Updated Thu, Dec 13, 2012 1:34 am
Grizzly Bear, Shields: A thematically rich and instrumentally textured album, which finds Grizzly Bear at their most focused and majestically concise. With a greater eye towards writing intelligent and taut, produced pop songs, they vaulted out beyond the shadow of 2009’s Vecktameist to become one of indie rock’s most intriguing and engaging bands.
The Walkmen, Heaven: Easily one of the most beautiful records of the year, ranging from the moody to the majestic. The Walkmen managed to produce their best record to date, with glorious and shimmering guitar-pop, intertwined with lead singer Hamilton Leithauser’s more refined and nuanced vocal delivery. Some of their best tracks to date are on here including "Heartbreaker" and "Love is Luck."
Tame Impala, Lonerism: Ariel Pink (who also had a great record this year)-meets Flaming Lips-meets Of Montreal-meets The Pretty Things. This is a fantastic trip through pastoral psychedelia, with seismic production and ingenious hooks. Along with JD McPherson (see below), this album seemed to appear out of another era.
JD McPherson, Signs and Signifiers: A true gem. Raw and unbridled guitar-based rock and roll that sounds like it’s being spun out of a jukebox from 1955. McPherson’s purist rock and roll is Bo Diddley, Link Wray, Jackie Wilson and Sam Cooke all wrapped up, played through an AM radio of a beat-up pickup truck cruising down Route 66.
Jack White, Blunderbuss: The former White Striper made this due to a cancelled studio session; we get the benefit of his best album in years. Ranging from acoustic and piano-driven balladry to distortion-soaked singles, Jack White shows why he is still at the top of his game. The single "Sixteen Saltines" can stand on equal footing with his best rockers from The White Stripes days.
Dr. John, Locked Down: Dan Auerbach of The Black Keys urged Dr. John to return to the "swampy" sounds of his earlier records. The result is this brilliant album, hewn with deep grooves, soulful mediations on surviving the American dream and ace musicianship. The record was largely improvised, with Dr. John crafting his lyrics as the songs formed in the studio.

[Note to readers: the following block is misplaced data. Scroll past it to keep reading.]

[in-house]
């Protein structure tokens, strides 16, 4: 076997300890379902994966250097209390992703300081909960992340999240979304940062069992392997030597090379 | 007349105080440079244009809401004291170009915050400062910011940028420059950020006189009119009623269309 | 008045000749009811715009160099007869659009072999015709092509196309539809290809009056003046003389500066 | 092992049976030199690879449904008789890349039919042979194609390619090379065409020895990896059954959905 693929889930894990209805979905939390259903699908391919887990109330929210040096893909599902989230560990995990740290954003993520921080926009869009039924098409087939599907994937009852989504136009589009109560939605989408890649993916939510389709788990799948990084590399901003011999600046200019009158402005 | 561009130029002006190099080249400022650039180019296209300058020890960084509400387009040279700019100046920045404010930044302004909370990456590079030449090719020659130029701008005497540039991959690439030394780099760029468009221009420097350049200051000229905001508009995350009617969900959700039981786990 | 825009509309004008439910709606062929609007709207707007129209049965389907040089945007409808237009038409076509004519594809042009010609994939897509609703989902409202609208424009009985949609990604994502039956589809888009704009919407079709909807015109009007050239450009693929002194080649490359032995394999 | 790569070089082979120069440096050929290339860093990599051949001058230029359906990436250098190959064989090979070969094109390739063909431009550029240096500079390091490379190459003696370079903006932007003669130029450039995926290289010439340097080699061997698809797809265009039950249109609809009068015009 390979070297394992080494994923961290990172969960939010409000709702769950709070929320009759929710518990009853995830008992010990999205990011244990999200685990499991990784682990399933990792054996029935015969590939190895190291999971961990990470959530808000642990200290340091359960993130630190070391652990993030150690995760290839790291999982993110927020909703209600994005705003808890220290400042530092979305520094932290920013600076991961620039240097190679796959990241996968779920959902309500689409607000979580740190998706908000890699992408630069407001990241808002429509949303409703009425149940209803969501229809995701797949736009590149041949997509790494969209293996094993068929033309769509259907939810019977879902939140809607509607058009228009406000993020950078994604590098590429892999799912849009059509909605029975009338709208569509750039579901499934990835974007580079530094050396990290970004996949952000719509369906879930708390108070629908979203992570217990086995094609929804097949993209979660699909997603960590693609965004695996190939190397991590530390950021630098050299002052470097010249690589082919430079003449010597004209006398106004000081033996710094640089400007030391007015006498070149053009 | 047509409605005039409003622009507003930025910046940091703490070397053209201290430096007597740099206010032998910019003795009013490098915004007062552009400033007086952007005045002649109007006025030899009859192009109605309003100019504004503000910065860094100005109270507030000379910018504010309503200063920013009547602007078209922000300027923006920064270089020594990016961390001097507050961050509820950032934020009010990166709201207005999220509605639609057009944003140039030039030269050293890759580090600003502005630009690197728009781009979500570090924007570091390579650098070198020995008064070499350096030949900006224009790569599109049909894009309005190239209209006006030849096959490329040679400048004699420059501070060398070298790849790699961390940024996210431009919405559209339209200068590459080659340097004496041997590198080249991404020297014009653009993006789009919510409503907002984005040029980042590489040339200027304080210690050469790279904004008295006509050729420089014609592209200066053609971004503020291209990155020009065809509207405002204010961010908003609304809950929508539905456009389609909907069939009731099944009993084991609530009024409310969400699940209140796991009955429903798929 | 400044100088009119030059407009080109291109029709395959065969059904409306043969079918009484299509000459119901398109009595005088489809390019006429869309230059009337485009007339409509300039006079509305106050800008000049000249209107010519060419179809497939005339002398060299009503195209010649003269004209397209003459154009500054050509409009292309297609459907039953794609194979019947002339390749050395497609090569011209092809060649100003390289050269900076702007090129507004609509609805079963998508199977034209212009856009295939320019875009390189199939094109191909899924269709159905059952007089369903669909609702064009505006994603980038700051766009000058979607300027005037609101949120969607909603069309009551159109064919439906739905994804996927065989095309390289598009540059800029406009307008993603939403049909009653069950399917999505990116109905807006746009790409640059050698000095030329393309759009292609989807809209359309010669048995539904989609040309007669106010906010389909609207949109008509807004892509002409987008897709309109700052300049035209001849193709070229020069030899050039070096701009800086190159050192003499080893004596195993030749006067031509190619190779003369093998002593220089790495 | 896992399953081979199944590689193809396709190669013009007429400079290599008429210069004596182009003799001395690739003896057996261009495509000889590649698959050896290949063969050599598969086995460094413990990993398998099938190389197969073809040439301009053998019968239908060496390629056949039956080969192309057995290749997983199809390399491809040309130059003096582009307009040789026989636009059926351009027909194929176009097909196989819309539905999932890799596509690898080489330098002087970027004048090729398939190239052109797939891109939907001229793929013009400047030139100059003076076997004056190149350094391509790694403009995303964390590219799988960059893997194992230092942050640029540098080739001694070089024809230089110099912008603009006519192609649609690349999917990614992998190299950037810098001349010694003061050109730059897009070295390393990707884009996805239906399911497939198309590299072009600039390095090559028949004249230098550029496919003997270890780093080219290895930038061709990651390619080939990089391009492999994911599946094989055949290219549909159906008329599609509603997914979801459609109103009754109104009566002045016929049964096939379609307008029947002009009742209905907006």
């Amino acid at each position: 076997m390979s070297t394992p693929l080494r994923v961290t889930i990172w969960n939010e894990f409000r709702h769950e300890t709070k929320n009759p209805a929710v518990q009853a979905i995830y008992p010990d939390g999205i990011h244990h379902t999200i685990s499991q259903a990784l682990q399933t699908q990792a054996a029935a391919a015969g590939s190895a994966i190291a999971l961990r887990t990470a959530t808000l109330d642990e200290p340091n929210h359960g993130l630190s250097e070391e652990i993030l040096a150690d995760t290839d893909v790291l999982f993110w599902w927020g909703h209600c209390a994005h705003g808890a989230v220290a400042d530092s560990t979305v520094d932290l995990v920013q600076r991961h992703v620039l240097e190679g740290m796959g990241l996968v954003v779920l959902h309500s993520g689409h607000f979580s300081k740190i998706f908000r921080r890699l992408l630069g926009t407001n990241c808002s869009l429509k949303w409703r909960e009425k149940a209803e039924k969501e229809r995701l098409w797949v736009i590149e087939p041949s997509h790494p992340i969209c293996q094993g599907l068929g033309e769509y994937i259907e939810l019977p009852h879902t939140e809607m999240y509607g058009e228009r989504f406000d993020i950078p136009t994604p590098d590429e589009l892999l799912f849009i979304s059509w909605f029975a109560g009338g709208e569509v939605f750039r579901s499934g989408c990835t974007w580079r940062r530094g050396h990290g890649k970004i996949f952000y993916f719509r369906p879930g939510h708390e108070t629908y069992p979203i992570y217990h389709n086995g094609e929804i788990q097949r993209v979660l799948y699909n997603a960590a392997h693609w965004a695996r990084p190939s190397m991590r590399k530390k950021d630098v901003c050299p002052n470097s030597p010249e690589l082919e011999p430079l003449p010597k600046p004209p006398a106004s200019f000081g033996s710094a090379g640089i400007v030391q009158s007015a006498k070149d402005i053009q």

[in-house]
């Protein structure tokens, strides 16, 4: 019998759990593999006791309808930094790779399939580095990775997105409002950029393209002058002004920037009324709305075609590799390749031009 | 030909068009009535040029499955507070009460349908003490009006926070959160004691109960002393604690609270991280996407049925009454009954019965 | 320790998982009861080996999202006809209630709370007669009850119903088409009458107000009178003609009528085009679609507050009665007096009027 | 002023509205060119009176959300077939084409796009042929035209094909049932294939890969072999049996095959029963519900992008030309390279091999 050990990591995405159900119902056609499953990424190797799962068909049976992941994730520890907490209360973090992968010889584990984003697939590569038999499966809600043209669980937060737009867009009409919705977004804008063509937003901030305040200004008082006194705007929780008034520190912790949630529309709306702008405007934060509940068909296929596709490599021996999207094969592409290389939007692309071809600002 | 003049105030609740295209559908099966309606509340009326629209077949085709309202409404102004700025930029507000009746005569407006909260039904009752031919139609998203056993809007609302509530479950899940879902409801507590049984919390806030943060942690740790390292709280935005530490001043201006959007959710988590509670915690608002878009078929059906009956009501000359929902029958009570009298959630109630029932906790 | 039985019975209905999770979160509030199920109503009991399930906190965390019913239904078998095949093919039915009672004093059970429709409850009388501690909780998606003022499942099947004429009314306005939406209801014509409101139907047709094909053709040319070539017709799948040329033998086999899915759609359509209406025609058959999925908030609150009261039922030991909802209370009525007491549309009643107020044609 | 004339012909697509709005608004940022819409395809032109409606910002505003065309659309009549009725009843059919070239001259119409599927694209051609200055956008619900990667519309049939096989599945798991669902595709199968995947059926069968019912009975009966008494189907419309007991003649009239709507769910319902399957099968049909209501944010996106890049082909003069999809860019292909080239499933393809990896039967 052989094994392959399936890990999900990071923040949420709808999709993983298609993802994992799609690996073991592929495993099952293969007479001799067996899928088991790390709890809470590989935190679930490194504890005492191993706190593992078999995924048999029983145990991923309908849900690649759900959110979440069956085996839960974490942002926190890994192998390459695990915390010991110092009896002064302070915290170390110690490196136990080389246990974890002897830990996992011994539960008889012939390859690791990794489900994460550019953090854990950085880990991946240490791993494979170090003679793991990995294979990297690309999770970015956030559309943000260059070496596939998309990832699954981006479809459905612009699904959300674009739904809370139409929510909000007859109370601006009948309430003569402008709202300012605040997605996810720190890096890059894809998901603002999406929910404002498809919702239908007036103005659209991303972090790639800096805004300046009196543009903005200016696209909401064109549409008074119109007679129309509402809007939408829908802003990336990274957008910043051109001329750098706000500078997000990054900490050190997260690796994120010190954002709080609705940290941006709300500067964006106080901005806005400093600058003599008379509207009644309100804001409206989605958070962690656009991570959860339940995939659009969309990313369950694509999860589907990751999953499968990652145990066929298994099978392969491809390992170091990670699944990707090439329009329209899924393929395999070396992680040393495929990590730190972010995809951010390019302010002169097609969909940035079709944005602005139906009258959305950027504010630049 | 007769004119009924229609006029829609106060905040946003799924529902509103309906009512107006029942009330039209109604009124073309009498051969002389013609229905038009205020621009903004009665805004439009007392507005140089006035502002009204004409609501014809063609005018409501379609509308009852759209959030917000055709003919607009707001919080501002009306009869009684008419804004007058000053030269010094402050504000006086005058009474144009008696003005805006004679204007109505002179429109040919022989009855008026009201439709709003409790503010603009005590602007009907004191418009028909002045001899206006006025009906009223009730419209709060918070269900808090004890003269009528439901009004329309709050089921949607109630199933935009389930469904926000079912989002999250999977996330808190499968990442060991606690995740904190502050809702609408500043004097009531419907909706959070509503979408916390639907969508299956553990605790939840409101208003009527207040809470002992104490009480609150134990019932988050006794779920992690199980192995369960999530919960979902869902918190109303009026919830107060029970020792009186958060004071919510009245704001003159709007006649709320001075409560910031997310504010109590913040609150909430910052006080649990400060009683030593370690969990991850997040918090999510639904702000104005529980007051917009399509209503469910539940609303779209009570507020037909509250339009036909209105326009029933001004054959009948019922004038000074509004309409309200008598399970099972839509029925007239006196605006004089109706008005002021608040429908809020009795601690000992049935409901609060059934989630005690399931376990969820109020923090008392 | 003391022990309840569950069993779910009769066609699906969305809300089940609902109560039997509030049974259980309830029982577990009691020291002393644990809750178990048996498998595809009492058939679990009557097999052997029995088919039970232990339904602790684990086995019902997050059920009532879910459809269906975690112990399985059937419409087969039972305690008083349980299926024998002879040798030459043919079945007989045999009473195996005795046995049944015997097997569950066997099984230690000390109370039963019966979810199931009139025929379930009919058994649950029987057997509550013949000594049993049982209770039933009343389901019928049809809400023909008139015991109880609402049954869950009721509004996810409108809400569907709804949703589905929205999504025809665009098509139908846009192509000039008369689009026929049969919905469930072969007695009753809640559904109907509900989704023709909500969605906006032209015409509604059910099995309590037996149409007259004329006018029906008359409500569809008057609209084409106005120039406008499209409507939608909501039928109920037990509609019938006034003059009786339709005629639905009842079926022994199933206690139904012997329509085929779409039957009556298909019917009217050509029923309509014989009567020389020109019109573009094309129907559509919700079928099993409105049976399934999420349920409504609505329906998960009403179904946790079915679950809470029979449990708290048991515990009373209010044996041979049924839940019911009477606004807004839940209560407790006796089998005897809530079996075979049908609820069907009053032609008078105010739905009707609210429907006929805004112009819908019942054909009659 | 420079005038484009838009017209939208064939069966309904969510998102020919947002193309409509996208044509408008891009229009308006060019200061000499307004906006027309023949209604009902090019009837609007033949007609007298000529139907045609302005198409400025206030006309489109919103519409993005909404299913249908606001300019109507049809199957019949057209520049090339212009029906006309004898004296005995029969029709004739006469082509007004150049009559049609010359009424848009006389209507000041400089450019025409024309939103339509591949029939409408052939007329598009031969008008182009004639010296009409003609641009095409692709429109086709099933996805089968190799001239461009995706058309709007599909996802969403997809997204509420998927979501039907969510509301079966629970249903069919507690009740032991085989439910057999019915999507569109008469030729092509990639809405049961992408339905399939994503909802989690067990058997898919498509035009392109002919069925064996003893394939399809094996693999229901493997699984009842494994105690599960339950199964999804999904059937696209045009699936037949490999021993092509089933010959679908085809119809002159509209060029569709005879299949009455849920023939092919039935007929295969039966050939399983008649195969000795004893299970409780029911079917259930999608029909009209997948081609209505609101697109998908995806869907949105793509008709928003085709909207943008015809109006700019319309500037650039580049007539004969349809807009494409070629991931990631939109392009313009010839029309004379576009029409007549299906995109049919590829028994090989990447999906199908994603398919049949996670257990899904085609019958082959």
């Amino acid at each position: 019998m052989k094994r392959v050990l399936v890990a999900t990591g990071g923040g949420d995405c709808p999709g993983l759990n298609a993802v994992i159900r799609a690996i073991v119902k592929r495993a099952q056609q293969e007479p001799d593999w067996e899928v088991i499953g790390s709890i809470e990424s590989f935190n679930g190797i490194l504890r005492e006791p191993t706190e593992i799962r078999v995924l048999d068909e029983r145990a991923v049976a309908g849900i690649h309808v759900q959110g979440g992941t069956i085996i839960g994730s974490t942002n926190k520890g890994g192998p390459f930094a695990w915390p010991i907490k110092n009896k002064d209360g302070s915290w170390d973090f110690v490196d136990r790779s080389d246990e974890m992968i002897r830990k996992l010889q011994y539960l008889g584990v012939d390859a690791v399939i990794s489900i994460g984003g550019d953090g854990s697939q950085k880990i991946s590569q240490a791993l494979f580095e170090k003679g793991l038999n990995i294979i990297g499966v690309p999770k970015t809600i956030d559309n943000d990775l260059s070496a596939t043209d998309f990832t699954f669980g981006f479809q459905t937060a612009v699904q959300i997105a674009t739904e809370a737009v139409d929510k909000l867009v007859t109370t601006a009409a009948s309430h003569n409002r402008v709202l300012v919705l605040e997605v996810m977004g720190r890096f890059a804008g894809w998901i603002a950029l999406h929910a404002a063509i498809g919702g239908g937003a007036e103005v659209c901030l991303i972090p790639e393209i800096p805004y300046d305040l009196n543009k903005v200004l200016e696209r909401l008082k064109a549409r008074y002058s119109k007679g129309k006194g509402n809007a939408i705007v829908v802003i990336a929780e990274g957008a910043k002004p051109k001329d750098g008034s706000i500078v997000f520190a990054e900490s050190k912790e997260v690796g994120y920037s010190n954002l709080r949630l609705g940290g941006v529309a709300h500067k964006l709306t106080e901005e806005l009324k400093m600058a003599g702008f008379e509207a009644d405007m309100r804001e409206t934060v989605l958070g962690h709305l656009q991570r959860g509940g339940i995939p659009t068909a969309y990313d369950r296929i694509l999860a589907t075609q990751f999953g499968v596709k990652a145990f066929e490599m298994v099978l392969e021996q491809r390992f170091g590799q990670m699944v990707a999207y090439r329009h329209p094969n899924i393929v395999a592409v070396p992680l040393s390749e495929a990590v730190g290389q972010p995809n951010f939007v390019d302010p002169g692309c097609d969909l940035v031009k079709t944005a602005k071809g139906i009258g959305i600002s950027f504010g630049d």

The Antlers, Undersea: This four-song EP did more for me than most of the other full-length records I heard this year. Murky, ambient and melodic, these songs seem to string together as one long journey through dark musical corridors shaded with delayed guitars and shrouded vocals. The title of the track "Endless Ladder" is an apt summary statement for the whole album.
The Shins, Port of Morrow: After a hiatus, James Mercer's stint with Broken Bells and a new line-up, The Shins returned back to form with Mercer delivering catchy songs wrapped in world-weary lyricism. The single "Simple Song" is one of my favorite songs of the year.
Japandroids, Celebration Rock: The title says it all. If you want to put on a record that puts your fist in the air and a smile on your face, this is it. Indie-rock guitars, chanting choruses and driving drums engulf this song-driven record. A standout release from this rising band.
Godspeed You! Black Emperor, Allelujah! Don't Bend! Ascend!: As far as epic post-rock goes, these lengthy noise explorations are ingenious and utterly captivating. Woven through with chaotic middle eastern motifs, dissonant strings and deafening drumming, GYBE winds its way through the outer edges of the apocalyptic present.
Bruce Springsteen, Wrecking Ball: To be honest, I had written off Bruce Springsteen after the barely listenable Working on a Dream. But after I read the early reviews of Wrecking Ball, I decided to give it a chance. This is easily Springsteen’s best record in nearly 20 years; it finds him in top lyrical fashion, taking aim at the economic injustices of our time and emerging with a record of rocking moral clarity and indignation.
Alabama Shakes, Boys and Girls: At this year’s South by Southwest Conference, there was no other band with as much buzz as Alabama Shakes. The single "Hold On" is a suitable demonstration of the promise of this young band, with lead singer Brittany Howard showing off her impressive vocals and her bandmates paying homage to the deep southern soul of decades past.
Josh Antonuccio is a music producer, engineer and instructor who owns 3 Elliott Studio in Athens, Ohio. He can also be found around town performing with his band Scubadog.